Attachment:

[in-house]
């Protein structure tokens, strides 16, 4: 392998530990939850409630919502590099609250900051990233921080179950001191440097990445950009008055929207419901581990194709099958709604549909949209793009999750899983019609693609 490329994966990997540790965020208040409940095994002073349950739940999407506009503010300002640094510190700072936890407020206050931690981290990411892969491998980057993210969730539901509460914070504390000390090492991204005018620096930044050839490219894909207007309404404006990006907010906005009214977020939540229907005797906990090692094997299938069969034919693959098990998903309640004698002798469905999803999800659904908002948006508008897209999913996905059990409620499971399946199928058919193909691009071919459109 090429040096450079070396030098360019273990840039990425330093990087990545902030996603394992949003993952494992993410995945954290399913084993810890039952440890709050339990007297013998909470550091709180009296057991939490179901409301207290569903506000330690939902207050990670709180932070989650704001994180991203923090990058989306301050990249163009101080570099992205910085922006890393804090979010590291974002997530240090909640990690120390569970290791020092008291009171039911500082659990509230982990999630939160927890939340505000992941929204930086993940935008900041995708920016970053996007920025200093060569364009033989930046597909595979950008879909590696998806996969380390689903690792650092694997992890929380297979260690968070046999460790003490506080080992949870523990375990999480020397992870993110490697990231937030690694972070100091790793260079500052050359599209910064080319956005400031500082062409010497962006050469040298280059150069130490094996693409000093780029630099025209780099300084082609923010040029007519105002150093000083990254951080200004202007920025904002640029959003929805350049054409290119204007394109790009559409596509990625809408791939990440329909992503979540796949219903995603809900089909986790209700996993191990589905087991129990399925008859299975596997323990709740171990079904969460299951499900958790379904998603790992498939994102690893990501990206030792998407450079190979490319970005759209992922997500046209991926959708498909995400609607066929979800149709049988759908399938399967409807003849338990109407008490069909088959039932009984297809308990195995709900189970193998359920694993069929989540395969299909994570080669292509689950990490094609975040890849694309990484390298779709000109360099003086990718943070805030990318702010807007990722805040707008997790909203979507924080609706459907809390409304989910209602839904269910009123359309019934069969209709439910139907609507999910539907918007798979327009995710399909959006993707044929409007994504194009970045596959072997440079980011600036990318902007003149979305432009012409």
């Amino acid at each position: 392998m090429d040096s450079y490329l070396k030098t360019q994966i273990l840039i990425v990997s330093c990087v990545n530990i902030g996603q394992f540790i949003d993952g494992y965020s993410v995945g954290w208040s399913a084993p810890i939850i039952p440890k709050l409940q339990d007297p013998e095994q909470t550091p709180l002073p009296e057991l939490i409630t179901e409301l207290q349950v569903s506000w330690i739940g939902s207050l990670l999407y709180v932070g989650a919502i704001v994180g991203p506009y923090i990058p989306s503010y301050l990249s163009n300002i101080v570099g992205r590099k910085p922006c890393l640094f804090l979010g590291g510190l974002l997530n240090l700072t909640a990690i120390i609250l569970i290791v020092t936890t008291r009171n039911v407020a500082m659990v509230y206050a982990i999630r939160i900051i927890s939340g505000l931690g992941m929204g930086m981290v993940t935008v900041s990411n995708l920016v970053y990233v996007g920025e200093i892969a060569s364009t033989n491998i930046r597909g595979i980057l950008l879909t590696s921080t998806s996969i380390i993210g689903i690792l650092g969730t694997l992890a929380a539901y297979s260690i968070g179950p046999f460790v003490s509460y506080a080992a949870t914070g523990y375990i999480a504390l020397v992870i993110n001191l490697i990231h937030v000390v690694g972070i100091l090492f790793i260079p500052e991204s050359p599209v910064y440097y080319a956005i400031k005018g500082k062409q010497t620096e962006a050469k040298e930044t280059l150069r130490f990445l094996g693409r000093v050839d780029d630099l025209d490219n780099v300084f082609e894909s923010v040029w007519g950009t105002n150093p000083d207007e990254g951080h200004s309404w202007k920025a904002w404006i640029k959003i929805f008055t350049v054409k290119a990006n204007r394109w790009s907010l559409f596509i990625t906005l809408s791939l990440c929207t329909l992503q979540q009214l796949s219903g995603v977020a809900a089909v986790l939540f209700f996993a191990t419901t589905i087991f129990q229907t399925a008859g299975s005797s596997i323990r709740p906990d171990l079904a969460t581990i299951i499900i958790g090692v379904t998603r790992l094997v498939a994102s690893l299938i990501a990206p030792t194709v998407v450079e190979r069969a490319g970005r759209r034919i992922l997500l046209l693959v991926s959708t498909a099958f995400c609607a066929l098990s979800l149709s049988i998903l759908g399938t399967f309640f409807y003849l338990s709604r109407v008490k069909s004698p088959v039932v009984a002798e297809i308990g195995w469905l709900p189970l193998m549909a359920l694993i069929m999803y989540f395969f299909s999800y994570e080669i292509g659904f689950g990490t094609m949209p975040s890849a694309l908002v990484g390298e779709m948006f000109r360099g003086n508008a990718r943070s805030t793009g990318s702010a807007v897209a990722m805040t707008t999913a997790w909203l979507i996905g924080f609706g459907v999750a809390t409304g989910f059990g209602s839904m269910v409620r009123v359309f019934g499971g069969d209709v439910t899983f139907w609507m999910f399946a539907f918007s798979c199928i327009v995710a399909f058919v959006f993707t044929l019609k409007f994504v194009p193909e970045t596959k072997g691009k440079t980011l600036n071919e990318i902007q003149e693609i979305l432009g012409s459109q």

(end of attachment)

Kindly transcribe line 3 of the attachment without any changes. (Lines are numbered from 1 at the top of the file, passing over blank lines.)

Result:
């Amino acid at each position: 392998m090429d040096s450079y490329l070396k030098t360019q994966i273990l840039i990425v990997s330093c990087v990545n530990i902030g996603q394992f540790i949003d993952g494992y965020s993410v995945g954290w208040s399913a084993p810890i939850i039952p440890k709050l409940q339990d007297p013998e095994q909470t550091p709180l002073p009296e057991l939490i409630t179901e409301l207290q349950v569903s506000w330690i739940g939902s207050l990670l999407y709180v932070g989650a919502i704001v994180g991203p506009y923090i990058p989306s503010y301050l990249s163009n300002i101080v570099g992205r590099k910085p922006c890393l640094f804090l979010g590291g510190l974002l997530n240090l700072t909640a990690i120390i609250l569970i290791v020092t936890t008291r009171n039911v407020a500082m659990v509230y206050a982990i999630r939160i900051i927890s939340g505000l931690g992941m929204g930086m981290v993940t935008v900041s990411n995708l920016v970053y990233v996007g920025e200093i892969a060569s364009t033989n491998i930046r597909g595979i980057l950008l879909t590696s921080t998806s996969i380390i993210g689903i690792l650092g969730t694997l992890a929380a539901y297979s260690i968070g179950p046999f460790v003490s509460y506080a080992a949870t914070g523990y375990i999480a504390l020397v992870i993110n001191l490697i990231h937030v000390v690694g972070i100091l090492f790793i260079p500052e991204s050359p599209v910064y440097y080319a956005i400031k005018g500082k062409q010497t620096e962006a050469k040298e930044t280059l150069r130490f990445l094996g693409r000093v050839d780029d630099l025209d490219n780099v300084f082609e894909s923010v040029w007519g950009t105002n150093p000083d207007e990254g951080h200004s309404w202007k920025a904002w404006i640029k959003i929805f008055t350049v054409k290119a990006n204007r394109w790009s907010l559409f596509i990625t906005l809408s791939l990440c929207t329909l992503q979540q009214l796949s219903g995603v977020a809900a089909v986790l939540f209700f996993a191990t419901t589905i087991f129990q229907t399925a008859g299975s005797s596997i323990r709740p906990d171990l079904a969460t581990i299951i499900i958790g090692v379904t998603r790992l094997v498939a994102s690893l299938i990501a990206p030792t194709v998407v450079e190979r069969a490319g970005r759209r034919i992922l997500l046209l693959v991926s959708t498909a099958f995400c609607a066929l098990s979800l149709s049988i998903l759908g399938t399967f309640f409807y003849l338990s709604r109407v008490k069909s004698p088959v039932v009984a002798e297809i308990g195995w469905l709900p189970l193998m549909a359920l694993i069929m999803y989540f395969f299909s999800y994570e080669i292509g659904f689950g990490t094609m949209p975040s890849a694309l908002v990484g390298e779709m948006f000109r360099g003086n508008a990718r943070s805030t793009g990318s702010a807007v897209a990722m805040t707008t999913a997790w909203l979507i996905g924080f609706g459907v999750a809390t409304g989910f059990g209602s839904m269910v409620r009123v359309f019934g499971g069969d209709v439910t899983f139907w609507m999910f399946a539907f918007s798979c199928i327009v995710a399909f058919v959006f993707t044929l019609k409007f994504v194009p193909e970045t596959k072997g691009k440079t980011l600036n071919e990318i902007q003149e693609i979305l432009g012409s459109q």